Suddenly I hear words that feel like a smack to the back of my neatly-pony-ed head.

“Go back to Japan!”

If I weren’t so busy being shocked I would have been impressed that he didn’t opt for the usual China.

I don’t know if this counts as me being judged, and I wonder what he would’ve said if we looked more like him: white and male.

But this question didn’t plague me long, as seasoned fries and nachos and lava cake and coffee and milkshakes and chicken quesadillas made way to my table.

I wonder what that man is doing now, and if he ever found kindness in some asian family like mine.

I could hear it now:

God Bless You, Thank you So Much.

“Writing is a Form of Resistance”

When I was younger I loved to perform on stage. Any small school production, whether it be a play or talent show, I was always in line to audition–excited for the chance to convey to people how I believe the given material should be presented. Somewhere between puberty and high school suddenly I found myself choking to speak even plain English on a stage. So instead of trying to face my fears and become a triumphant underdog in my own mind, I decided to spend my time on the internet watching other people perform. Admirable.

It was when I first heard Sarah Kay’s “If I Should Have a Daughter” that made me love slam poetry. I was in tears by the time she had spoken the first line of the piece.

This is something people have to hear.

I did not know how or when, but I knew that I wanted people to hear her words. So when the end of senior year approached me and I didn’t feel that I was ready to go, I realized saying goodbye with the poem could help me have a final hurrah before I moved on to “bigger and better” things.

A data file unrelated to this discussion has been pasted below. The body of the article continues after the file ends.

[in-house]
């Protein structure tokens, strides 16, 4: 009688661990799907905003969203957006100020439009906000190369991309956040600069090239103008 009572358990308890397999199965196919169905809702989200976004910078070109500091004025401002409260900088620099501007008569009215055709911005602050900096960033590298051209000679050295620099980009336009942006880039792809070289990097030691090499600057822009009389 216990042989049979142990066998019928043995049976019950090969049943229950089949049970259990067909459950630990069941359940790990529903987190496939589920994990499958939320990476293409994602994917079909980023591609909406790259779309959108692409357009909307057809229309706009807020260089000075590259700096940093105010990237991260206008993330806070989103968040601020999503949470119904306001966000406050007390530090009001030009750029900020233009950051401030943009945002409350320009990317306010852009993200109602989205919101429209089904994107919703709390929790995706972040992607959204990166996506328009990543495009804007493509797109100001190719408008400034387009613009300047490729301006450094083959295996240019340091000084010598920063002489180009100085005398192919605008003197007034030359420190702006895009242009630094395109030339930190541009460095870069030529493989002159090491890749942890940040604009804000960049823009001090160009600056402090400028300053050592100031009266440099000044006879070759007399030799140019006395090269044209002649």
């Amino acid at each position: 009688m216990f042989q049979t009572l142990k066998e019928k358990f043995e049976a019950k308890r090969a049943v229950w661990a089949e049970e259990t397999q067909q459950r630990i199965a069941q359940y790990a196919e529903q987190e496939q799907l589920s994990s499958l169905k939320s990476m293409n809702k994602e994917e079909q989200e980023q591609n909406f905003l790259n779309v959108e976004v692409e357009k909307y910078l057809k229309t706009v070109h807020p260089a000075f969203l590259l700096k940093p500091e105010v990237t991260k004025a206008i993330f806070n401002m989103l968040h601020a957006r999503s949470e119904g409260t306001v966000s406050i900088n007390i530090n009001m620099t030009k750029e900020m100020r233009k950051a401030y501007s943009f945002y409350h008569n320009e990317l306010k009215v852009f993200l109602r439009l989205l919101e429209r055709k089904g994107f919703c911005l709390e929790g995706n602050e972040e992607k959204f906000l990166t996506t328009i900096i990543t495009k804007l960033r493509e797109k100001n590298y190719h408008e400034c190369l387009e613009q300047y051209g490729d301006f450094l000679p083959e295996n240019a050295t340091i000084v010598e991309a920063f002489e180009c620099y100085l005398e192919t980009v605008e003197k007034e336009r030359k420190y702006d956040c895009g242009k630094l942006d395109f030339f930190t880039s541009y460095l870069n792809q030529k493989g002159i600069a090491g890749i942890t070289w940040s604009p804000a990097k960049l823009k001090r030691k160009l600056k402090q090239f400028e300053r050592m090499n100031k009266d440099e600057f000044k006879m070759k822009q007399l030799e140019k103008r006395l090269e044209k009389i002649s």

At the audition I held my phone up and read the words and people cried.

On the stage of the actual event I saw a recent ex-boyfriend, forgot all the lines and stood confused and frantic.

It’s funny now, and to be honest I’m surprised at how okay I was that this happened.

Because I realized that writing is a form of resistance in that no matter how large the scale, it can push you to feel and do things that you might not be comfortable with and find power in it.

During the given class time instead of writing about the prompt I sat and wrote the lines of Sarah Kay, finally getting to perform it for myself.

B (If I Should Have a Daughter) by Sarah Kay

If I should have a daughter, instead of ‘Mom,’ she’s going to call me ‘Point B,’ because that way she knows that no matter what happens, at least she can always find her way to me.

And I’m going to paint solar systems on the backs of her hands so she has to learn the entire universe before she can say, ‘Oh, I know that like the back of my hand.’

And she’s going to learn that this life will hit you hard in the face, wait for you to get back up just so it can kick you in the stomach. But getting the wind knocked out of you is the only way to remind your lungs how much they like the taste of air. There is hurt, here, that cannot be fixed by Band-Aids or poetry.

So the first time she realizes that Wonder Woman isn’t coming, I’ll make sure she knows she doesn’t have to wear the cape all by herself, because no matter how wide you stretch your fingers, your hands will always be too small to catch all the pain you want to heal. Believe me, I’ve tried. ‘And, baby,’ I’ll tell her, don’t keep your nose up in the air like that. I know that trick; I’ve done it a million times. You’re just smelling for smoke so you can follow the trail back to a burning house, so you can find the boy who lost everything in the fire to see if you can save him. Or else find the boy who lit the fire in the first place, to see if you can change him. But I know she will anyway, so instead I’ll always keep an extra supply of chocolate and rain boots nearby, because there is no heartbreak that chocolate can’t fix. Okay, there’s a few that chocolate can’t fix.